Title page for ETD etd-11182008-063151

Type of Document Master's Thesis
Author Florek, Kristin A. Newhard
URN etd-11182008-063151
Title An exploration of children's solution-thinking abilities
Degree Master of Science
Department Family and Child Development
Advisory Committee
Advisor Name Title
Maxwell, Joseph W. Committee Chair
Stith, Sandra M. Committee Member
Stremmel, Andrew J. Committee Member
  • Vygotsky
  • young children
  • Solution-Oriented Therapy
  • social cognition
Date of Defense 1996-04-30
Availability restricted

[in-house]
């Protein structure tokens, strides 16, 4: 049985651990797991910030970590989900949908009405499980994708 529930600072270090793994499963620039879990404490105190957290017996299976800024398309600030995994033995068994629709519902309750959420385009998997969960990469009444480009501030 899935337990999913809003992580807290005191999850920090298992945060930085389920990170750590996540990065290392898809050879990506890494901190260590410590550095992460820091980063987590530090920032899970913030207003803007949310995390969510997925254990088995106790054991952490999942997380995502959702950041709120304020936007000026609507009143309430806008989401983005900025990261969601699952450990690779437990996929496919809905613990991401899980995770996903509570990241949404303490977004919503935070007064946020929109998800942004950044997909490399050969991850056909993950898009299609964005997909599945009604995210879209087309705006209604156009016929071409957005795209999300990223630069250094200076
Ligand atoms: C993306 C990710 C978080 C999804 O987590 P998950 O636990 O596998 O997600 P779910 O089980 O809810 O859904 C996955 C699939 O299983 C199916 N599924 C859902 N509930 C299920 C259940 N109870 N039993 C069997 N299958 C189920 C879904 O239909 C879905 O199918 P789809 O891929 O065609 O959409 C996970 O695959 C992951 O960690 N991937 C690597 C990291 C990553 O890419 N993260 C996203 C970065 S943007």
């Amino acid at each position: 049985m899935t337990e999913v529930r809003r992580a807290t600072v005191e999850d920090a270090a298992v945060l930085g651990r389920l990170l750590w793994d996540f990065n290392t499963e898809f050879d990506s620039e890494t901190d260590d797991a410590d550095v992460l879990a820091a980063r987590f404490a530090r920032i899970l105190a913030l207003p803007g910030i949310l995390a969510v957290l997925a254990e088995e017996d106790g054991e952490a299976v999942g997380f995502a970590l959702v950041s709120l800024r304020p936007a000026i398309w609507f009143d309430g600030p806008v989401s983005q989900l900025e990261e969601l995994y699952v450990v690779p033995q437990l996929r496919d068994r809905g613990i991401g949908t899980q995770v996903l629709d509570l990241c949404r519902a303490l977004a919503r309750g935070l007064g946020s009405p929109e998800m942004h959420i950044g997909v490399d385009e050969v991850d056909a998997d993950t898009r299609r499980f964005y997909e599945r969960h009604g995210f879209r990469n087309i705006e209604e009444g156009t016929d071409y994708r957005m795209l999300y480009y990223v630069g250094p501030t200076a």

Combining techniques from Solution-Oriented Therapy and Vygotsky's theory of cognitive development, this study examines young children's abilities to respond to certain solution-oriented techniques. Developmentally, young children (ages up to five years) may have difficulty responding to abstract questions,. such as questions designed to generate solutions. According to Vygotsky's theory of cognitive development, children can be aided to understand more developmentally complicated concepts through a process called "scaffolding" (Wood, Bruner, & Ross, 1976). Adults or peers can provide scaffolding in the form of questions, clues, prompts, or modeling. Supplementing complex ideas with concrete objects can also aid the scaffolding process. In this qualitative study, five five-year-olds were interviewed using solution-focused questions and scaling questions based upon solution-oriented techniques. These techniques aid the search for solutions and the person's awareness of resources. Concrete props and questions were the primary scaffolding techniques employed. Results of this study suggest that young children are able to respond to the solution-oriented techniques used in this study and are able to generate a variety of potential solutions. Common resources the children recognize include words, ways of sharing, adults, toys, and friends/siblings. An awareness of individual differences is naturally important when interacting with children, as they each have unique experiences and resources. Because of the individual differences and the small sample size, these results have limited generalizability. Suggestions for future research are included. In addition, recommendations for other developmentally appropriate methods of adapting solution-oriented techniques when working with young children, primarily through play and stories, are proposed.

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